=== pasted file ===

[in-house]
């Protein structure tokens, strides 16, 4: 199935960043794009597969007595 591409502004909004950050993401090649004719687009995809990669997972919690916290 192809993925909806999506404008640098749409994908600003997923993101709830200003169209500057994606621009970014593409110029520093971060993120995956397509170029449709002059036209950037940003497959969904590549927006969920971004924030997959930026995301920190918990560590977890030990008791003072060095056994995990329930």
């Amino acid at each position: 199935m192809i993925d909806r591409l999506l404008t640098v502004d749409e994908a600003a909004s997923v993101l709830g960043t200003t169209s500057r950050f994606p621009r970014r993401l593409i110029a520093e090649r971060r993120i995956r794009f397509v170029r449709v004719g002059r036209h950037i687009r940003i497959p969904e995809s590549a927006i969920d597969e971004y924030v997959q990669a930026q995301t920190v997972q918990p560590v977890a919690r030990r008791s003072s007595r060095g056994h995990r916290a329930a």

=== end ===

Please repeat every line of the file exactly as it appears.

[in-house]
């Protein structure tokens, strides 16, 4: 199935960043794009597969007595 591409502004909004950050993401090649004719687009995809990669997972919690916290 192809993925909806999506404008640098749409994908600003997923993101709830200003169209500057994606621009970014593409110029520093971060993120995956397509170029449709002059036209950037940003497959969904590549927006969920971004924030997959930026995301920190918990560590977890030990008791003072060095056994995990329930």
């Amino acid at each position: 199935m192809i993925d909806r591409l999506l404008t640098v502004d749409e994908a600003a909004s997923v993101l709830g960043t200003t169209s500057r950050f994606p621009r970014r993401l593409i110029a520093e090649r971060r993120i995956r794009f397509v170029r449709v004719g002059r036209h950037i687009r940003i497959p969904e995809s590549a927006i969920d597969e971004y924030v997959q990669a930026q995301t920190v997972q918990p560590v977890a919690r030990r008791s003072s007595r060095g056994h995990r916290a329930a």